Tom came up with the rest of the players. We all showed up at Muscle Shoals and Vince came down one night. He just drove down by himself from Nashville and sang on “Love of my Life” and then got in the car and went back to Nashville! It was very, very casual and good.
I’ve met Vince a few times over the years and done a couple of things with him musically. I’ve always just thought he was vocal royalty. I know he kind of exists inside the country music genre, but to me, it’s so much more than that. I mean, he’s with the Eagles right now. He can go wherever he wants, vocally. I was really thrilled to get to sing with him.
Watch Ann Wilson Perform ‘Love of my Life’
I know he grew up as a rocker, too. He loved the James Gang and all of that stuff.
That’s right. The first time I ever saw him was way back in the early ‘70s when Heart was opening up for Rush or something like that. Pure Prairie League was once in that band. I remember them doing a soundcheck and they were soundchecking on a bunch of Led Zeppelin stuff. Vince was just ripping on the guitar. [Laughs]
So he’s a quadruple threat. He’s got that voice and he can play guitar like the best of them and he happens to be the nicest guy that you’d ever meet. He’s very sweet and very pure and good.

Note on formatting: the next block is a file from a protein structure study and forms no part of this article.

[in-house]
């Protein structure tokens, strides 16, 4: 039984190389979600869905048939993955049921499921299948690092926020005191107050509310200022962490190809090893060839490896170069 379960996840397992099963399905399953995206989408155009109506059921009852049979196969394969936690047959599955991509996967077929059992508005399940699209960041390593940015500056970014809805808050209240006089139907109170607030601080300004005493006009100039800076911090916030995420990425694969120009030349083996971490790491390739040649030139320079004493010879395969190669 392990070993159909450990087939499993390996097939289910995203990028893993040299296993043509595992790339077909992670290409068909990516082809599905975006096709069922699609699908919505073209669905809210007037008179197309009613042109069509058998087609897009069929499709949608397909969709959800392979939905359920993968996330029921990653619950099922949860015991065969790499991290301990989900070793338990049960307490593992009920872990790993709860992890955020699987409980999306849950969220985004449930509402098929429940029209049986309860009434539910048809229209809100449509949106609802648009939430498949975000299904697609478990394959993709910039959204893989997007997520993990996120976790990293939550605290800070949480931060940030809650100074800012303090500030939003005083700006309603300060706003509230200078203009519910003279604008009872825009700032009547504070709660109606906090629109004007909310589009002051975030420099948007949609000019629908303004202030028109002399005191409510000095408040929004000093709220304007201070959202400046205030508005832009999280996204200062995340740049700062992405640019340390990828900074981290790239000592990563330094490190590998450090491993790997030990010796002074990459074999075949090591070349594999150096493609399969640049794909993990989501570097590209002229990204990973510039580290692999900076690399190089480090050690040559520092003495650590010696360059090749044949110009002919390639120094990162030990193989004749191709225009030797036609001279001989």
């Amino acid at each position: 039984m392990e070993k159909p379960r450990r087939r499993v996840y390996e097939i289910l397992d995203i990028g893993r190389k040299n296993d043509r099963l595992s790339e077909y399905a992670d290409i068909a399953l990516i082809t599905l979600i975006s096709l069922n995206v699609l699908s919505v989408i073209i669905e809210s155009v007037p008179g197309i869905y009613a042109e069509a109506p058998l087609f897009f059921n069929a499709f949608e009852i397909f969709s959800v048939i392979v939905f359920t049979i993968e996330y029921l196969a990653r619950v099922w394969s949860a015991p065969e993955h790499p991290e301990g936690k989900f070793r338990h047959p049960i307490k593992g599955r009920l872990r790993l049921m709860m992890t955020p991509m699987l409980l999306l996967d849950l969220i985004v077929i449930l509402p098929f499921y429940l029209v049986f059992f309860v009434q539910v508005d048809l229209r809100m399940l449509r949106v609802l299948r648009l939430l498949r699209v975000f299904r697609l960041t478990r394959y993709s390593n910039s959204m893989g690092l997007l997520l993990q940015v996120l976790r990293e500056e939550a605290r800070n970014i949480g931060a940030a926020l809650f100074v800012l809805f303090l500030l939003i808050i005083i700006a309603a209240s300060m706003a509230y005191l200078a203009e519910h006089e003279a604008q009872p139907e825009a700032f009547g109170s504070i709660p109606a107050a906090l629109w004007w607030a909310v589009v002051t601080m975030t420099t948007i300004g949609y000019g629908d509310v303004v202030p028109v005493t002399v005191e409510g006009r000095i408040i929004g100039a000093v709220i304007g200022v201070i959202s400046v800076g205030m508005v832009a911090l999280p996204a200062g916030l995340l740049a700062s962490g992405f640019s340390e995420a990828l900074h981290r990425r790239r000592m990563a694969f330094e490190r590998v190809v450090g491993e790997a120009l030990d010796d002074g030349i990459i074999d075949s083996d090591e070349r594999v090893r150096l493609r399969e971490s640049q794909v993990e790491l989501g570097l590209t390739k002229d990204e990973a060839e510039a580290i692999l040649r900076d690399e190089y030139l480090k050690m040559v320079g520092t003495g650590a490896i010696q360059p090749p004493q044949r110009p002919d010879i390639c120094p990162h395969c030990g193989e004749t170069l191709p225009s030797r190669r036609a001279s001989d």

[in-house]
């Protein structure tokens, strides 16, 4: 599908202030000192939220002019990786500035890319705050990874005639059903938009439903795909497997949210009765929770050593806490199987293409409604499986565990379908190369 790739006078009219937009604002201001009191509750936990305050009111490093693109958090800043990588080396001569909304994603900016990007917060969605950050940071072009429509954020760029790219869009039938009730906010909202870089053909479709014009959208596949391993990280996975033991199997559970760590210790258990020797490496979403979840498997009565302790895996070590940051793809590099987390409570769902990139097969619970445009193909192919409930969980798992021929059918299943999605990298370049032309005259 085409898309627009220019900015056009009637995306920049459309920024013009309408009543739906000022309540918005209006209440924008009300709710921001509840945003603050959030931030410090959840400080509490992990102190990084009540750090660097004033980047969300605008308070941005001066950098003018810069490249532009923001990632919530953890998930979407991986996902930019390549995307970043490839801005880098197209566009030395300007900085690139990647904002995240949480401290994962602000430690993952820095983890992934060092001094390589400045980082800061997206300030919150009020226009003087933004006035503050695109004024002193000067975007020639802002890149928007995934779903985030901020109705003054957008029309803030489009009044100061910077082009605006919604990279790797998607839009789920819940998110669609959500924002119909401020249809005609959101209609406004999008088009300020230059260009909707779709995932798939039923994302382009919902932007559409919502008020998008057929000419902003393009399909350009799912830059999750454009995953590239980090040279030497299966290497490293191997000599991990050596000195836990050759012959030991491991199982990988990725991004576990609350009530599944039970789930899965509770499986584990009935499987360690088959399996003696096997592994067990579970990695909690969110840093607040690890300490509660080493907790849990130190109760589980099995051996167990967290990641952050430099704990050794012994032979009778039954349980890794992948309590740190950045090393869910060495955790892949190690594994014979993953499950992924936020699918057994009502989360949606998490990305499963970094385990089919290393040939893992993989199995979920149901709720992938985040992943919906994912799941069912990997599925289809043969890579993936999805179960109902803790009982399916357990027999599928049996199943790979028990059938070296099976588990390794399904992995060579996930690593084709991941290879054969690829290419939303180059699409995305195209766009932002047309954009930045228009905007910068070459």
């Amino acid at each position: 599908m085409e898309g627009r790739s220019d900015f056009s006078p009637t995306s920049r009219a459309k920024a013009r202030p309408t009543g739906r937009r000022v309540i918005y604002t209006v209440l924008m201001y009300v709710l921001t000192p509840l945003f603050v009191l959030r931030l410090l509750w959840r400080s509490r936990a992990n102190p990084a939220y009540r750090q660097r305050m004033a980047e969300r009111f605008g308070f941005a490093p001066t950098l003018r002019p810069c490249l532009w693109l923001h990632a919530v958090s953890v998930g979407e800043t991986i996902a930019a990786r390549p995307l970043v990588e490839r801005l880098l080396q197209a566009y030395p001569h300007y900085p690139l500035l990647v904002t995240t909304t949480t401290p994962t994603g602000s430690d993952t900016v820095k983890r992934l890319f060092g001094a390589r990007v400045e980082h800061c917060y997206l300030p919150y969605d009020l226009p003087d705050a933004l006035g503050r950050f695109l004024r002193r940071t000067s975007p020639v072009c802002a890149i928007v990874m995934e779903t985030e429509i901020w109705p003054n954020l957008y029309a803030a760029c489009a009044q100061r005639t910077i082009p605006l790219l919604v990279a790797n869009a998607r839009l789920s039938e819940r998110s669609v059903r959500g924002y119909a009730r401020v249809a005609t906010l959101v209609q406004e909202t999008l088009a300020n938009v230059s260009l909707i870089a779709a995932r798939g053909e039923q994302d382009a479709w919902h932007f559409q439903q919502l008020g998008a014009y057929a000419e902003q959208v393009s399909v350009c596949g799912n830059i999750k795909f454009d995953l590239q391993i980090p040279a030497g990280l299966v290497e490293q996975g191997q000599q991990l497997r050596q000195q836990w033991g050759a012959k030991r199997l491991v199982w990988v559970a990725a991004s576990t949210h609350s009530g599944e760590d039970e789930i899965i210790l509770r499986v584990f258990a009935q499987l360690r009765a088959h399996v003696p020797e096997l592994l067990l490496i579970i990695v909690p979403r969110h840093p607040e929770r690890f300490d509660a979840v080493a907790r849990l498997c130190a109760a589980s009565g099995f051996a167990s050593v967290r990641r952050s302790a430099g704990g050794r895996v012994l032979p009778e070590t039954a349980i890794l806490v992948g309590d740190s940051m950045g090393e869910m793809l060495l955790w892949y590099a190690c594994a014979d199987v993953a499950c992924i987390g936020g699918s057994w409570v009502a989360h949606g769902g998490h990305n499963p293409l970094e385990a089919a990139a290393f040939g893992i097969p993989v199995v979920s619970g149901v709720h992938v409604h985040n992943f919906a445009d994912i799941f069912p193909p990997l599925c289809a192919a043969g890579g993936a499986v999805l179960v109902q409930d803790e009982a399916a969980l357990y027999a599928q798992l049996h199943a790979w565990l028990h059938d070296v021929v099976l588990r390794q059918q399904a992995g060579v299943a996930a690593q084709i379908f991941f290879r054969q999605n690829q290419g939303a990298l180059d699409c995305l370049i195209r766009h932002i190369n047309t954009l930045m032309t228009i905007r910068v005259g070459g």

You mentioned Rush. Do you have a good anecdote about playing with them?
Well, probably not so much from way back then. I think the more recent experience that I had with them was the night that both of our bands were inducted into the Rock Hall. Neil Peart was just the sweetest person. Just the kindest, sweetest person. Because we were all nervous and we were all sort of out of our element.
He really put me at ease. And the Rush fans were just rabid. They just filled up the whole place almost and they just were so into it. I remember that as being really pretty impressive.
You mentioned doing a Jeff Buckley song at Muscle Shoals. One of our writers was at one of your New York shows and wondered how you landed on the Buckley cover.
When I first got together with my husband back in 2014, it was one of the songs that was on his playlist. It was always playing when he was around. I just fell in love with “Forget Her” and thought it was so powerful and so heartbreaking.
Like, what an honor to sing a Jeff Buckley song. He’s another one of these people who just sang from a place that was just from the center of his soul. I sing that song as a fan. [Laughs] I really do.
Watch Ann Wilson Perform ‘Forget Her’
That’s always comes through with your choice of covers and I think that’s cool. It’s clear that you’re a fan of the artist or band. It’s not just the thought that it would be a good one to put in the set list.